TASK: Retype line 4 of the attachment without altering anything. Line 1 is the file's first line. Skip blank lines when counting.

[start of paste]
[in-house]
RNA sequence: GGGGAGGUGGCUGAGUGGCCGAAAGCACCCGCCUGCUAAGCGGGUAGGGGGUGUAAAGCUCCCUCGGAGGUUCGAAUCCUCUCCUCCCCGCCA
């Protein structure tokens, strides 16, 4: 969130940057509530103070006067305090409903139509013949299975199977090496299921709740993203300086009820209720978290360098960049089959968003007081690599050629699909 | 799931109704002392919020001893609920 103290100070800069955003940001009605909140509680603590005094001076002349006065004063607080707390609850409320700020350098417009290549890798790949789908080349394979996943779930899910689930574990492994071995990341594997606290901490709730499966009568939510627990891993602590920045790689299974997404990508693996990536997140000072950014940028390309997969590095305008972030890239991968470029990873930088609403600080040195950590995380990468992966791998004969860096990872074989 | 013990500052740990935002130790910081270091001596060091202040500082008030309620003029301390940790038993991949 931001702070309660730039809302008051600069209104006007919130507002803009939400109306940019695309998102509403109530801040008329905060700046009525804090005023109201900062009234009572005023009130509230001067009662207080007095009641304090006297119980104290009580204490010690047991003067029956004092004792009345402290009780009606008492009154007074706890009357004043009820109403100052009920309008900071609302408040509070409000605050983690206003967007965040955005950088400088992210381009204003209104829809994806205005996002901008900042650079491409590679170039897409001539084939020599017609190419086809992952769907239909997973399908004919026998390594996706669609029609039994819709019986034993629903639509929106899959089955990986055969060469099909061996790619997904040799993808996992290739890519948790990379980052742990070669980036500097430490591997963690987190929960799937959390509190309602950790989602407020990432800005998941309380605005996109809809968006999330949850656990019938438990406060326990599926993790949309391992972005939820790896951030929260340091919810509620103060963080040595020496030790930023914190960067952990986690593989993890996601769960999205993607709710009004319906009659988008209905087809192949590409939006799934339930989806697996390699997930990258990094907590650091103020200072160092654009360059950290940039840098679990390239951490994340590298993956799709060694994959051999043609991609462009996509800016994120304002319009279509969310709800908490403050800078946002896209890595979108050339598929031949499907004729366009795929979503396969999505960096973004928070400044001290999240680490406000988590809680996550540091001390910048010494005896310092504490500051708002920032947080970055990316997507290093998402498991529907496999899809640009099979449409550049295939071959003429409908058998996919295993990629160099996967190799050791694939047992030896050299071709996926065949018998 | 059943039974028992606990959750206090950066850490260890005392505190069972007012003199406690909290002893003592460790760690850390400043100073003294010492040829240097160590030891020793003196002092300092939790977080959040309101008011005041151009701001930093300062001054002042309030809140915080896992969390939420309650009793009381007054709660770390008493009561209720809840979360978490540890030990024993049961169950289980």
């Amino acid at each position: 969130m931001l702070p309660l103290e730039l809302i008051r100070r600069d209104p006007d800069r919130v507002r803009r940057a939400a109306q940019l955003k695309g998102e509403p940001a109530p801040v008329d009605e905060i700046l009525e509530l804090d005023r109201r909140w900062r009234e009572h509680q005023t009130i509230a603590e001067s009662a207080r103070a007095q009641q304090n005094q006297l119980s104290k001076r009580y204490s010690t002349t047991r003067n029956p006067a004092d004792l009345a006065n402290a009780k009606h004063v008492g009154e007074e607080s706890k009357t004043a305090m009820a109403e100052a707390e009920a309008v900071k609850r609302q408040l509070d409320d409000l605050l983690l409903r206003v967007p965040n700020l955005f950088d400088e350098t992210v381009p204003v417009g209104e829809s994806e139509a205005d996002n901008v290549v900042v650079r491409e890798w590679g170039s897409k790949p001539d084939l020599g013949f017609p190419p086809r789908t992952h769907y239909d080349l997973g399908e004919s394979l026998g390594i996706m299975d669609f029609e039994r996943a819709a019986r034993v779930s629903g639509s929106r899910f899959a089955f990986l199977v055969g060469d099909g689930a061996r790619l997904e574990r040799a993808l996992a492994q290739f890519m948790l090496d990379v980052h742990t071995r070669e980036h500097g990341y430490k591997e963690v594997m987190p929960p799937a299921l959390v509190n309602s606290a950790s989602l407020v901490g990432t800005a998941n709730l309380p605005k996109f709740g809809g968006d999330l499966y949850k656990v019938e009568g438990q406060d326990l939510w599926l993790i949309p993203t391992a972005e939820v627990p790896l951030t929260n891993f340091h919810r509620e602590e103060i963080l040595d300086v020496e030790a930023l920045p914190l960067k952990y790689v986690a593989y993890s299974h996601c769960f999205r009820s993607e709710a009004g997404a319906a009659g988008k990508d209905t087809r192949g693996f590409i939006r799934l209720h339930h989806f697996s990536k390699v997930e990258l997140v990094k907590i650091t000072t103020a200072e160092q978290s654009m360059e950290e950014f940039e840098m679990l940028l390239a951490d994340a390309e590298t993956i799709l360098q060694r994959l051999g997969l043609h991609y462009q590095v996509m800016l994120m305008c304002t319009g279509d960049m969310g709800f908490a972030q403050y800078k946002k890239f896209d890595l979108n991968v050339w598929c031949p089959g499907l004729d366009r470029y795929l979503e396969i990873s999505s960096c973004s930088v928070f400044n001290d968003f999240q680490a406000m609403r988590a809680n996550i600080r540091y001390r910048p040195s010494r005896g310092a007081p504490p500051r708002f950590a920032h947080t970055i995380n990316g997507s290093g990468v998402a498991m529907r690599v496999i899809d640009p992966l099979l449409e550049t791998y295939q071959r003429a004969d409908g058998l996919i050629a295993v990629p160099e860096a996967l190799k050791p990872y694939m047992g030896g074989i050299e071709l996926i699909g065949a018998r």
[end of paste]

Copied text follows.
């Amino acid at each position: 969130m931001l702070p309660l103290e730039l809302i008051r100070r600069d209104p006007d800069r919130v507002r803009r940057a939400a109306q940019l955003k695309g998102e509403p940001a109530p801040v008329d009605e905060i700046l009525e509530l804090d005023r109201r909140w900062r009234e009572h509680q005023t009130i509230a603590e001067s009662a207080r103070a007095q009641q304090n005094q006297l119980s104290k001076r009580y204490s010690t002349t047991r003067n029956p006067a004092d004792l009345a006065n402290a009780k009606h004063v008492g009154e007074e607080s706890k009357t004043a305090m009820a109403e100052a707390e009920a309008v900071k609850r609302q408040l509070d409320d409000l605050l983690l409903r206003v967007p965040n700020l955005f950088d400088e350098t992210v381009p204003v417009g209104e829809s994806e139509a205005d996002n901008v290549v900042v650079r491409e890798w590679g170039s897409k790949p001539d084939l020599g013949f017609p190419p086809r789908t992952h769907y239909d080349l997973g399908e004919s394979l026998g390594i996706m299975d669609f029609e039994r996943a819709a019986r034993v779930s629903g639509s929106r899910f899959a089955f990986l199977v055969g060469d099909g689930a061996r790619l997904e574990r040799a993808l996992a492994q290739f890519m948790l090496d990379v980052h742990t071995r070669e980036h500097g990341y430490k591997e963690v594997m987190p929960p799937a299921l959390v509190n309602s606290a950790s989602l407020v901490g990432t800005a998941n709730l309380p605005k996109f709740g809809g968006d999330l499966y949850k656990v019938e009568g438990q406060d326990l939510w599926l993790i949309p993203t391992a972005e939820v627990p790896l951030t929260n891993f340091h919810r509620e602590e103060i963080l040595d300086v020496e030790a930023l920045p914190l960067k952990y790689v986690a593989y993890s299974h996601c769960f999205r009820s993607e709710a009004g997404a319906a009659g988008k990508d209905t087809r192949g693996f590409i939006r799934l209720h339930h989806f697996s990536k390699v997930e990258l997140v990094k907590i650091t000072t103020a200072e160092q978290s654009m360059e950290e950014f940039e840098m679990l940028l390239a951490d994340a390309e590298t993956i799709l360098q060694r994959l051999g997969l043609h991609y462009q590095v996509m800016l994120m305008c304002t319009g279509d960049m969310g709800f908490a972030q403050y800078k946002k890239f896209d890595l979108n991968v050339w598929c031949p089959g499907l004729d366009r470029y795929l979503e396969i990873s999505s960096c973004s930088v928070f400044n001290d968003f999240q680490a406000m609403r988590a809680n996550i600080r540091y001390r910048p040195s010494r005896g310092a007081p504490p500051r708002f950590a920032h947080t970055i995380n990316g997507s290093g990468v998402a498991m529907r690599v496999i899809d640009p992966l099979l449409e550049t791998y295939q071959r003429a004969d409908g058998l996919i050629a295993v990629p160099e860096a996967l190799k050791p990872y694939m047992g030896g074989i050299e071709l996926i699909g065949a018998r």